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Re: [xmca] Six key points on sociocultural models of development
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- Subject: Re: [xmca] Six key points on sociocultural models of development
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- Date: Wed, 22 Jun 2011 17:03:17 +1000
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Larry, as I see it, the idea of desire for recognition originated in the
Young Hegel's master-slave dialectic, but that was of course just the
Hegel's original version dealt with the confrontation between two
subjects for which there exists no mediation at all. This is a very
strange circumstance, but a scenario Hegel needed in order to expound
his idea of modernity and the state. It could refer to two peoples
coming into contact for the first time, e.g. colonialism, or a brand new
social movement confronting the establishment. The two subjects manage
to mediate their interaction by each splitting in two, their needs and
the means of their satisfaction become differentiated, and mediation
happens by the needs (or labour) of one mediating between the needs and
labour of the other. One or another vesion, successively attenuated
appears in every version of Hegel's system.
In a 1805 version of his system, he envisage the circulation of the
products of labour on the market as a form of recognition. But both the
fire-and-brimstone version in the Phenomenolohgy and the commodity
version are attenuated in later works. In the Philosophy of Right,
recognition happens via self-organised professional associations, the
family, local quasi-state organisations and so on - some kind of
participatory democracy. He explicitly warns against taking the
master-servant relation as relevant to life within a nation-state. But
in his Subjective Spirit, he takes the relation of Recognition as the
foundation of self-consciousness and the emergence of intellect.
GH Mead based his I/Me dialectic explicitly on Hegel's master-slave
relation, in as much as it relies on the self-sundering of the person
into subject and object, but without all the fire and brimstone.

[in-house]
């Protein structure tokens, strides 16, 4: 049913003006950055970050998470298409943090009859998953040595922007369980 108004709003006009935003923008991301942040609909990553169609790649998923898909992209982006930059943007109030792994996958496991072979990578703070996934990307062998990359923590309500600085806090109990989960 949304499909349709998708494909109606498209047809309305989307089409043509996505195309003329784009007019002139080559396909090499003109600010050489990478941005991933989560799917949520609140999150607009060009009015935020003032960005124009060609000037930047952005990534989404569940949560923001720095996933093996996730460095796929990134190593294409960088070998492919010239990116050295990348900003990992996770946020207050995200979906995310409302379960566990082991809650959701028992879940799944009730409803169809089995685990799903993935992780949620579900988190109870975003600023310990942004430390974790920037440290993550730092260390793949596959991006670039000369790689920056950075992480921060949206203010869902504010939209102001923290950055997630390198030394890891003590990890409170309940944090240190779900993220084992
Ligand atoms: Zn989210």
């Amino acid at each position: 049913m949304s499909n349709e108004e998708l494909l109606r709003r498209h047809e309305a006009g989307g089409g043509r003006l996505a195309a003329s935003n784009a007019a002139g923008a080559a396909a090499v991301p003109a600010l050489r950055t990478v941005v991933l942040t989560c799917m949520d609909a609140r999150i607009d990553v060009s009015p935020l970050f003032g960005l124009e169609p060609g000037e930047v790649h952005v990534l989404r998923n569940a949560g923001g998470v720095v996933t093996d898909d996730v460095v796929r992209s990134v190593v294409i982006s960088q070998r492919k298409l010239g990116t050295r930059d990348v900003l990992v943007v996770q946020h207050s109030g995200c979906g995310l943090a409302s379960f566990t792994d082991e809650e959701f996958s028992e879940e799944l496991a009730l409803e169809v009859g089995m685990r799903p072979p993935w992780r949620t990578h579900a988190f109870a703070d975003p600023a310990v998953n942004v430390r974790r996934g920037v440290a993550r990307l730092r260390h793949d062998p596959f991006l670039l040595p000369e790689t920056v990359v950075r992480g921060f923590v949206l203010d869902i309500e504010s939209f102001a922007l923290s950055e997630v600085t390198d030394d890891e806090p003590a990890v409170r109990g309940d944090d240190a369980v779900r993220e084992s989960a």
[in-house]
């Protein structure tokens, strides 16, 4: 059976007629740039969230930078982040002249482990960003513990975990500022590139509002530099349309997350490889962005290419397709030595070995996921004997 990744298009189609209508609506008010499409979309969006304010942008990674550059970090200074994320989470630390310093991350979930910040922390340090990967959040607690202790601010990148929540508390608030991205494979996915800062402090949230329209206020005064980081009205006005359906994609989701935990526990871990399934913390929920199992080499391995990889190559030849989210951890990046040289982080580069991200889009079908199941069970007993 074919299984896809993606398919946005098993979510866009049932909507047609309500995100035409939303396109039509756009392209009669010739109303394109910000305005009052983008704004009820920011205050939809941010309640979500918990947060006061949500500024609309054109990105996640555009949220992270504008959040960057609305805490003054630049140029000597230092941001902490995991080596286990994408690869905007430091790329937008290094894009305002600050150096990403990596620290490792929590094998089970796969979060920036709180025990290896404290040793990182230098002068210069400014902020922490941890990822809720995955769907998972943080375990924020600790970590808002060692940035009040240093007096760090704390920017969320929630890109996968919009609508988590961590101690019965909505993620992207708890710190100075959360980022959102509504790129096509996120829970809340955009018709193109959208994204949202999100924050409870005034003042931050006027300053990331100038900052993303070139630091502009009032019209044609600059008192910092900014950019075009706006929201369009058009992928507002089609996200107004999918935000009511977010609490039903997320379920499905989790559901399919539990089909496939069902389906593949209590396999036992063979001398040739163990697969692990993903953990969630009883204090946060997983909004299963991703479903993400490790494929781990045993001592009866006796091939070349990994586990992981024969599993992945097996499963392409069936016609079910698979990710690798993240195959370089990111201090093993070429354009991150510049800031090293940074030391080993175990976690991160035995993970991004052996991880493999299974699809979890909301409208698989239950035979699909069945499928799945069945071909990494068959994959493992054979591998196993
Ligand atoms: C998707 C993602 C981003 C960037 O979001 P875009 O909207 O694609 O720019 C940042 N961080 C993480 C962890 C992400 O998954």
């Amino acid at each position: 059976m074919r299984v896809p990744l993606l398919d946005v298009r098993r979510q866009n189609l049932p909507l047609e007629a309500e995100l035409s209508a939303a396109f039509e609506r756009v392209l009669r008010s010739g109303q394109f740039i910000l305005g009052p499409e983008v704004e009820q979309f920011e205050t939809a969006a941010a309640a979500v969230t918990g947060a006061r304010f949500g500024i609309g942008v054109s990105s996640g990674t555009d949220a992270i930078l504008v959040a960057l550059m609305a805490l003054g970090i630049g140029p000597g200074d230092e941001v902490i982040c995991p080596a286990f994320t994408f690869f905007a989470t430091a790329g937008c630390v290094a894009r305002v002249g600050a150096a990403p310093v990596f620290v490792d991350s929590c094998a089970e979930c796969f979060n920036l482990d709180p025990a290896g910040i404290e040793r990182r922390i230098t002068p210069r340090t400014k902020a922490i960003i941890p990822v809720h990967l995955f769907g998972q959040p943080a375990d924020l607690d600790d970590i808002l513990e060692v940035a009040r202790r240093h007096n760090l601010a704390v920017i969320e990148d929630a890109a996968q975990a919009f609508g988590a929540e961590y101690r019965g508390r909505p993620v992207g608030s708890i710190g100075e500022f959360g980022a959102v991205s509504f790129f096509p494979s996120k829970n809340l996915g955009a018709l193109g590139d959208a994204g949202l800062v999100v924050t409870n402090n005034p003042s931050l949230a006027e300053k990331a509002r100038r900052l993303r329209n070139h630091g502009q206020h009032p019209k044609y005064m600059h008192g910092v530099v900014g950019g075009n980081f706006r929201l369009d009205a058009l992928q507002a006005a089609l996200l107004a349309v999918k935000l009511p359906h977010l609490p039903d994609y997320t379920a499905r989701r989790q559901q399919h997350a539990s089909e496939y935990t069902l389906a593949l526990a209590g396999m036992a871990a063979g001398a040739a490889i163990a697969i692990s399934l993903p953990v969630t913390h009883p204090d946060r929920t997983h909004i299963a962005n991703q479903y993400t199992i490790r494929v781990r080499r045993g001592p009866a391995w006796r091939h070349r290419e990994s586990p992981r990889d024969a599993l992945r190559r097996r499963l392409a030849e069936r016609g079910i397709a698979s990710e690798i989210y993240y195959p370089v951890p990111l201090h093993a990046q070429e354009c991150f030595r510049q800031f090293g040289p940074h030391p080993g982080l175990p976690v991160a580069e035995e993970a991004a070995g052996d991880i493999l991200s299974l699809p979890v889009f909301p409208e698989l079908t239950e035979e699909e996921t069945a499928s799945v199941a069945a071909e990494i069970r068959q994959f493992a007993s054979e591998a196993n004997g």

More recent trends of recognition readings or Hegel -
"intersubjectivity" - just don't know or care about the notion of
mediation. The self is not split as it is for Hegel and Mead, but body
and soul are merged into one integrated subject. IMHO the whole process
relies on some mysterious interpsychic process, and is simply reflective
of the postmodern condition of individual powerlessness.
Hope that helps Larry.
Larry Purss wrote:
Gregory, thanks for this reference on the topic of desire for recognition.
My question to Martin was my attempt to understand our fundamental need for
recognition, [self/other], and how this fundamental need is transformed by
cultural-historical institutional arrangements. As I read Martin's article
he located the need for recognition as one of the 6 foundational
[ontological?] GROUNDS of the sociocultural perspective.
If the desire for recognition is foundational , then the
dialogical understanding of communication as the relation BETWEEN self and
other is primary [not the dialectical resolution of tensions into a new
cognitive synthesis which may be derivative from a more
primary intersubjective relational foundation] I'm wondering, reading
scholars such as Merleau-Ponty, if mediation of dialogical relational
intersubjectivity, is prior to mediation by material artifacts.
This question is probably expressing my ignorance of the relation between
the notions of tool use and intersubjectivity but how else to get clarity?
In actual practice it may be impossible to separate these two mediational
means BUT it seems that the dialogical perspective emphasizes the mediation
of self/other intersubjective relational being/becoming while mediation via
tool use emphasizes internalization and cognitive synthesis through
cultural-historical object usage.
The notion of biosocial niches can accomodate both mediation through other
persons AND mediation through artifacts, so really it is not an either/or
question but rather a matter of emphasis. The practical question in school